It wasn’t until Bandai Namco released the very first Dragon Ball Z Budokai fighting game for Playstation 2, Xbox and Gamecube that we started to see great video games being made for the manga/anime, that actually captured the feel and tone of it all. Each Budokai, Tenkaichi, Burst Limit, Raging Blast and Battle Of Z game built onto the previous entries, upping the scope of what we could get for a Dragon Ball game until we finally got the Xenoverse series — were we can actually create our own custom characters and influence the events of the entire series — and also the soon to be released Fighters Z, which looks to capture the exact nature of the anime/manga in a flashy 2D fighter by the makers of Guilty Gear.

Dragon Ball Super 6

Photo Source: Funimation.com

While the games were flourishing, the manga and anime series was in hibernation with only a HD remake/clean up of the Z called, Kai being made; until series creator Akira Toriyama revealed a new movie called Battle Of Gods was set to be released in March 2013 which introduced new characters to the lore — Beerus, Jaco and Whis — and even gave Goku a brand new “God” form. It led the internet into a frenzy since this is an actual continuation of the beloved anime/manga that many adults grew up enjoying. It was a revival of our childhood! Toriyama eventually followed this up with the Resurrection F movie which featured the return of series villain, Frieza with a new form along with Goku and Vegeta getting a power up form as well. It wasn’t until both Battle Of Gods and Resurrection F did well that Toriyama revealed he is continuing the Dragon Ball franchise in both manga and anime form with Dragon Ball Super!

Dragon Ball Super 5

Photo Source: Funimation.com

Super is technically a direct sequel of Z but skips everything that happens in GT by stating that the events of Super and GT are happening in separate, parallel universes. Here it follows Goku, Vegeta, Gohan and the others as they collide with the god of destruction Beerus, the revitalized Freiza, Universe 6 and then their eventual conflict with Zamesu and Black. However, the series is still in production with new episodes being made for it regularly. The series also has made a return to Toonami with weekly dubbed episodes every Saturday night.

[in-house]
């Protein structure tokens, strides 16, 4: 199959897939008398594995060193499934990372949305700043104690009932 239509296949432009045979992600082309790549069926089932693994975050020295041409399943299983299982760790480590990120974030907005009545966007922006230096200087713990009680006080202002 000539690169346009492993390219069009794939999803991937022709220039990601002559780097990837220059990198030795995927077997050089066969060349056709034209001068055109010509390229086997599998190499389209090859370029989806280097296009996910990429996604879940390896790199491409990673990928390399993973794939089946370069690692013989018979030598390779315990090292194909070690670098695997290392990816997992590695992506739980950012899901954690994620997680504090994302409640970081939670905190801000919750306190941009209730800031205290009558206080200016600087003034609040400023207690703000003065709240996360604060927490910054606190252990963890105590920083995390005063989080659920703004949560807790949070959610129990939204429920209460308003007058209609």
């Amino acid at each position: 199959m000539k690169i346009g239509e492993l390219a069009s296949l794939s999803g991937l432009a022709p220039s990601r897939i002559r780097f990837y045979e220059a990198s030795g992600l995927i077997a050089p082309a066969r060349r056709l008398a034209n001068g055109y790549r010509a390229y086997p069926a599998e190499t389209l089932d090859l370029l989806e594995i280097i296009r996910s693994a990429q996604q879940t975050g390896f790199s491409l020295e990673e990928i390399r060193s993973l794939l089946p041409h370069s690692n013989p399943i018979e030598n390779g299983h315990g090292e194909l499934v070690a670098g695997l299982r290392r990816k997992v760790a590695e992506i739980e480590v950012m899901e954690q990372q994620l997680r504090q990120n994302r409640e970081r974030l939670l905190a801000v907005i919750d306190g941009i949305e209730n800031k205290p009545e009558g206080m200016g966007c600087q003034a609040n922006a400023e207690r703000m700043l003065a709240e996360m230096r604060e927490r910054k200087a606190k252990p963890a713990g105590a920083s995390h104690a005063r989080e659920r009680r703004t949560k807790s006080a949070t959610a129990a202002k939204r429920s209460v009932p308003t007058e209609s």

Dragon Ball Super 2

Photo Source: Funimation.com

It’s weird to see a beloved series of my childhood return from the dead with new content being made for it, especially now at such a feverish pace. As a kid I always wanted this kind of support for the anime outside of a few poorly made video games [here’s looking at you, Final Bout] and action figures [cheap dollar store knockoffs]. Now, we have build-able model kits of Goku and co. similar to how high quality Gundam figures are made. The video games are fast and fluid just like the show and constantly have the absolute latest of content in them stopping only at the then finished Zamesu and Black saga. Even western pop culture is all in with the series, with the likes of Ronda Rosey constantly wearing something Dragon Ball related and Hot Topic, FunkoPop, LootCrate, etc. carrying things for the franchise. Even memes being made about the show from Vegata’s scouter reading being over 9000 and Frieza always having another form, you fools!

Sure other anime did go on to surpass Dragon Ball Z in terms of story telling, scope and depth. But without Dragon Ball Z as an entry point into the world of anime (and manga), all those other shows wouldn’t have been given a chance by the likes of me and others who grew up watching anime during the original Toonami era of the early 2000s. Dragon Ball Z was a stepping stone into understanding a different culture half a world away and to appreciate it growing up in a western world influenced by Disney and Nickelodeon shows. Dragon Ball as a franchise was different but still told the hero’s journey we all grew to love.

It’s the modern day Journey To The West for all of us and just something that doesn’t seem to have a final chapter any time soon.

Dragon Ball Super 4

Photo Source: Funimation.com